Don’t feed the animals
The problem was that it was all happening with an open microphone. And as we all know, open microphones are very unforgiving. The truth is that national media treats stars in professional basketball. There are those NBA stars that are promoted heavily, the ‘future of the sport,’ or some other cliche adage that suggests that they will lead the NBA to bigger and better heights.
Then there is the other manner of treatment. These NBA stars, whether rightfully so or not, are treated like the heels of the sport and are vilified at almost every opportunity. Right now, Minnesota Timberwolves All-Star center/power forward Karl-Anthony Towns is treated by the national media as some version of ‘rassling villain, pushing his words into the worst contexts, and feeding casual NBA fans with a multitude of reasons to root against the guy.
Don’t believe me? Already NBA pundits are weighing in, and the reactions to this diatribe on the Pat Bev podcast did not give Karl-Anthony Towns’ declaration a very warm reception.
Even to this point, he is controversial, but not out of control. But he crosses the line on the next little ditty that he downloaded during the Patrick Beverley podcast.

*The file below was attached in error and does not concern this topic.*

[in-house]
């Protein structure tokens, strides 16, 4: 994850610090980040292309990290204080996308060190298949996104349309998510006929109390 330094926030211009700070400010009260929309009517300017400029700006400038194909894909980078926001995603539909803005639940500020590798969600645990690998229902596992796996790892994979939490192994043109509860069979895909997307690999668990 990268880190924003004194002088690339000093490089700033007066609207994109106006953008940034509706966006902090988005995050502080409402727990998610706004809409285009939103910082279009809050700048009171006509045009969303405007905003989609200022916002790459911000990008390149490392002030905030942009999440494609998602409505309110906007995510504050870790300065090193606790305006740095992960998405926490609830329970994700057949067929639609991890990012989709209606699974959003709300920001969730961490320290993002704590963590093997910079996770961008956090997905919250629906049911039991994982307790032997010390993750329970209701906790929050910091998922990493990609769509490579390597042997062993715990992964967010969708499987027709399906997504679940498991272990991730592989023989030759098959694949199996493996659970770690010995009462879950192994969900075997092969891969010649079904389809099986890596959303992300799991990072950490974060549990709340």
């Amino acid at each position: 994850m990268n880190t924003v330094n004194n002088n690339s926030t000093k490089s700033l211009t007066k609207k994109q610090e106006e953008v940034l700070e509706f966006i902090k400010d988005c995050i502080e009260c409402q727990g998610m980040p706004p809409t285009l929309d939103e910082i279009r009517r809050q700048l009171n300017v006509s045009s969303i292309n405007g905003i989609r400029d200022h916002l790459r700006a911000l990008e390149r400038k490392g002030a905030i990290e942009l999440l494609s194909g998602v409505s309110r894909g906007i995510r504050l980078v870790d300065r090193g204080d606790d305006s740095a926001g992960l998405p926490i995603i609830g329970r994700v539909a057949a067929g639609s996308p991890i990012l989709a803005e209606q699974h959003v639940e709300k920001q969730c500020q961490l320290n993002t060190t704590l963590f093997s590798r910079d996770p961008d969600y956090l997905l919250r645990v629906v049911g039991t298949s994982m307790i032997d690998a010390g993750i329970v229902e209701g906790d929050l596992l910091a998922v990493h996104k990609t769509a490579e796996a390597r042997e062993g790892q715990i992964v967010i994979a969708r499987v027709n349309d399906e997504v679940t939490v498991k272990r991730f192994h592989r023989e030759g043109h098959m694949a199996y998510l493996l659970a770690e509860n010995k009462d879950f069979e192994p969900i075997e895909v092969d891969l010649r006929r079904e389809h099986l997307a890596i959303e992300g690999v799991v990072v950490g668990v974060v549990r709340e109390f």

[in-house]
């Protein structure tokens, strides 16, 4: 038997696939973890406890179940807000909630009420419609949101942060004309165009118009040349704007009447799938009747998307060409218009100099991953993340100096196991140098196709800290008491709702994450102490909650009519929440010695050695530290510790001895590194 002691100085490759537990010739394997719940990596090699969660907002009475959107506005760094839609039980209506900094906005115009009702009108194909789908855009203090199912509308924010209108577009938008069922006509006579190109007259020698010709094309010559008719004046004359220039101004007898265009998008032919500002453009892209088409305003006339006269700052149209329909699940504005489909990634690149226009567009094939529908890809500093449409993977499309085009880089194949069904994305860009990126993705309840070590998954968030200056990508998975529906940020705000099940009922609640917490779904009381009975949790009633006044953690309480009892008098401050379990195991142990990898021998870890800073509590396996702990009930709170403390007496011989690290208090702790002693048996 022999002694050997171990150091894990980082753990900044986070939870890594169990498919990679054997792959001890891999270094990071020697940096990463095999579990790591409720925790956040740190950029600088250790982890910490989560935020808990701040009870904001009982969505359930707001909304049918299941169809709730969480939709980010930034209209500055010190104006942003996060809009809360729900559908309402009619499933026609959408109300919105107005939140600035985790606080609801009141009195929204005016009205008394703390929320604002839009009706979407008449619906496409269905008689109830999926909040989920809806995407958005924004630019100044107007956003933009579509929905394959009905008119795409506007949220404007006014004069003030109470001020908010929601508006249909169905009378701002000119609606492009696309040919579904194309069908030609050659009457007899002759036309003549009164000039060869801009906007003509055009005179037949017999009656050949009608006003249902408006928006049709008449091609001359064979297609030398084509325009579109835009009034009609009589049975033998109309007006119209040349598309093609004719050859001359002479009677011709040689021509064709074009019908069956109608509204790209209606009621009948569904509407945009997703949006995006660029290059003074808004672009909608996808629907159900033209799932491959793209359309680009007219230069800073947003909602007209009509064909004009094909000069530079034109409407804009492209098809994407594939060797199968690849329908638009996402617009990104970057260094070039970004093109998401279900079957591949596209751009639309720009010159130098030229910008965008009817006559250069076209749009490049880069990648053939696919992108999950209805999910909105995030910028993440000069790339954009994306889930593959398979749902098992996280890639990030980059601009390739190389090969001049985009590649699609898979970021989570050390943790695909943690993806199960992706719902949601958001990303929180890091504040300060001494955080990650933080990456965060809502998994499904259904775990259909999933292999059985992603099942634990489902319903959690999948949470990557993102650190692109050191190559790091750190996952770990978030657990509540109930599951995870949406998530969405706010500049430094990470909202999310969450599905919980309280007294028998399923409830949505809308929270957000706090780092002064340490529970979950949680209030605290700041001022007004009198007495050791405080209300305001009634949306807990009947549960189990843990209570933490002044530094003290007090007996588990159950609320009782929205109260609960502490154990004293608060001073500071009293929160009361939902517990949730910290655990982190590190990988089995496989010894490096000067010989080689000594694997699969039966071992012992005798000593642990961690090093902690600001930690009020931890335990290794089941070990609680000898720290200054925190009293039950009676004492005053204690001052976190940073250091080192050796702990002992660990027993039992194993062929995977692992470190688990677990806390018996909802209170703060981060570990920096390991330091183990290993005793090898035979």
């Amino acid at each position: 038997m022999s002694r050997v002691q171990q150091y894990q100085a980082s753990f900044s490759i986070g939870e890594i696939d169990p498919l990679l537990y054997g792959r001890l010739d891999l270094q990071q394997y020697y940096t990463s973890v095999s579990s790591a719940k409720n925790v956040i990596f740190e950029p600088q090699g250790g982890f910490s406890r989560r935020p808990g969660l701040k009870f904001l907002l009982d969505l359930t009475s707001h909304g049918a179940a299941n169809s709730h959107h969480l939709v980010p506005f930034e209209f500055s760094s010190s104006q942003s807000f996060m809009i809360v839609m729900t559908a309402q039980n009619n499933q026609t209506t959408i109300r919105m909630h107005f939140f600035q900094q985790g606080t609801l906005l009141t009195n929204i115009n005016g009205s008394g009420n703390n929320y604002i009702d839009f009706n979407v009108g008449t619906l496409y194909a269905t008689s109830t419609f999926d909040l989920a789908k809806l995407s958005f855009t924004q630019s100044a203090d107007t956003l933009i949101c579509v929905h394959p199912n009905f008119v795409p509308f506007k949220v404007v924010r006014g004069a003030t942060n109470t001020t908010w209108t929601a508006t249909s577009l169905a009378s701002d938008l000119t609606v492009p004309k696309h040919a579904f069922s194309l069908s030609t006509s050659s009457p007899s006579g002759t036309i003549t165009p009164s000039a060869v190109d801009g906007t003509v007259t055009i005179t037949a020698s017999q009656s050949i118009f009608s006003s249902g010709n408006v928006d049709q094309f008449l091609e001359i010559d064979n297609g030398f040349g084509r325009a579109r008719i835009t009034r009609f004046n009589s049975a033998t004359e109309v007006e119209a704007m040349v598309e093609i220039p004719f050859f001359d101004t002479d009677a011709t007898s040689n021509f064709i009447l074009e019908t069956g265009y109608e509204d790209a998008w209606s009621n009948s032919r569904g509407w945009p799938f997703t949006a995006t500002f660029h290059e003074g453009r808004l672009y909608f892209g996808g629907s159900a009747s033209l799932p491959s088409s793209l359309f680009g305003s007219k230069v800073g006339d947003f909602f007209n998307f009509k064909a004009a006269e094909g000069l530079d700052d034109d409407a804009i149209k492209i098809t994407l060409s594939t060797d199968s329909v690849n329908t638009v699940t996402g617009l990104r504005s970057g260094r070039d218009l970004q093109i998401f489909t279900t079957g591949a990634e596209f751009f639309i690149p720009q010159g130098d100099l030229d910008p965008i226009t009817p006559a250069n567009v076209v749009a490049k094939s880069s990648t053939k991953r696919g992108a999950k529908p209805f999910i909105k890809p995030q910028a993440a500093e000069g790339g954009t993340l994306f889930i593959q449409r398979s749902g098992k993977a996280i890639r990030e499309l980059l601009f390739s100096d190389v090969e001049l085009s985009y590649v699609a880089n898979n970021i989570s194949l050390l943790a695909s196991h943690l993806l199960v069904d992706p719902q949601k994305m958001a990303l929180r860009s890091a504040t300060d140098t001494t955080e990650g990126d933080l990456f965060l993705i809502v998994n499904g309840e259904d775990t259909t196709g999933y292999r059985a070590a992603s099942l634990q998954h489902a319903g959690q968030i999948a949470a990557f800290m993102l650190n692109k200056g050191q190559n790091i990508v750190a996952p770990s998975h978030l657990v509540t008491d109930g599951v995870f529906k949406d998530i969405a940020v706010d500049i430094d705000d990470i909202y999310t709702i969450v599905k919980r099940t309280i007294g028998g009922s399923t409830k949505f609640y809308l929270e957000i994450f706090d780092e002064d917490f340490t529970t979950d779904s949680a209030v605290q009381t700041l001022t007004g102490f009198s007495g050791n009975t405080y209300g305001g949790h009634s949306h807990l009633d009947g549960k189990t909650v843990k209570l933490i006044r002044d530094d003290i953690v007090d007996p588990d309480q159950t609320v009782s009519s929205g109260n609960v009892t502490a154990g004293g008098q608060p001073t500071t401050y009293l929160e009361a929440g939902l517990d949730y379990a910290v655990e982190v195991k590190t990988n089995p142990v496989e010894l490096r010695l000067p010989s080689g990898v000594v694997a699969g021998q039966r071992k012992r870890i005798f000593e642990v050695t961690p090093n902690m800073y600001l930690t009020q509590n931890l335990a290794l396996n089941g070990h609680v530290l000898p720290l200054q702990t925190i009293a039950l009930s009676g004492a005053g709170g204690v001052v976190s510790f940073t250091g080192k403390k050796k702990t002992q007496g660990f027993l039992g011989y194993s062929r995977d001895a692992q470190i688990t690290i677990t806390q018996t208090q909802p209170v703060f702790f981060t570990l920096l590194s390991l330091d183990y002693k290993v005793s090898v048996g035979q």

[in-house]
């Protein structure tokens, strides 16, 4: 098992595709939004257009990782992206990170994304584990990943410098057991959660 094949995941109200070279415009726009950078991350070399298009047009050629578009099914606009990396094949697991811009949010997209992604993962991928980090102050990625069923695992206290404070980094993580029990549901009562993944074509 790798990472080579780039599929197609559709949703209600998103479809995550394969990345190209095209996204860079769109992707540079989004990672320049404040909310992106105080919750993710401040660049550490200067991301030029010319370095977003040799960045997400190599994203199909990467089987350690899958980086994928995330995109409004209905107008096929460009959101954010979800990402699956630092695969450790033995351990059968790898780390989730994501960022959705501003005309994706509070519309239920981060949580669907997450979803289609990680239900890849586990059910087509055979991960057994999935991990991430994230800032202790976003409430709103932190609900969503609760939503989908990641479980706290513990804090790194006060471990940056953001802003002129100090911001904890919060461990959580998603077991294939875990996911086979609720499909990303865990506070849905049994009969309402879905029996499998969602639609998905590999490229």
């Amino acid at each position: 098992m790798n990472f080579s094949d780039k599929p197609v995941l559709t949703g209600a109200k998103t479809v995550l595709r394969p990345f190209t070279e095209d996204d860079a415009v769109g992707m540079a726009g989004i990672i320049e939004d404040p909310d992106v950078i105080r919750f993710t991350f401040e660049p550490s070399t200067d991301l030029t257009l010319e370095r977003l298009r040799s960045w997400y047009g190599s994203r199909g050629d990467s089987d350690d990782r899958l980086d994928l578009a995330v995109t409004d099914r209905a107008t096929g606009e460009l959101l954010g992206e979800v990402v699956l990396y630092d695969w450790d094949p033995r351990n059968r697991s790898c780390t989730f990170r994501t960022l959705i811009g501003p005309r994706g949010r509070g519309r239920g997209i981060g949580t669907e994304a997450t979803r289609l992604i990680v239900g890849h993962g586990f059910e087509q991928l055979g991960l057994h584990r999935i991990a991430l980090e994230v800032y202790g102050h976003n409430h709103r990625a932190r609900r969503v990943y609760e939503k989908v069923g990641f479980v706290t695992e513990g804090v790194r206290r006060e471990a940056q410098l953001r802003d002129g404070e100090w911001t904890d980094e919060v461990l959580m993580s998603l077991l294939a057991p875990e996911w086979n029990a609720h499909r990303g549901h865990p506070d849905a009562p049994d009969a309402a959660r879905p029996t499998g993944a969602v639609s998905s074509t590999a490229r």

Isn’t confidence an admirable trait in competitive professional sports? Aren’t fans looking for the player who wants the basketball in his hands with time running out and the game on the line? Aren’t highlight reels filled with those last-second heroics that showcase a player who is willing to put his neck and the game on the line by attempting a final game-winning shot?
And yet, if that player voices that level of confidence, he is suddenly too cocky, too filled with hubris, too much of a ‘me not we,’ type of basketball player? Or is it simply how the narrative is spun, and if a LeBron James or a Victor Wembanyama makes the same statement, it is lauded in sports headlines around the nation?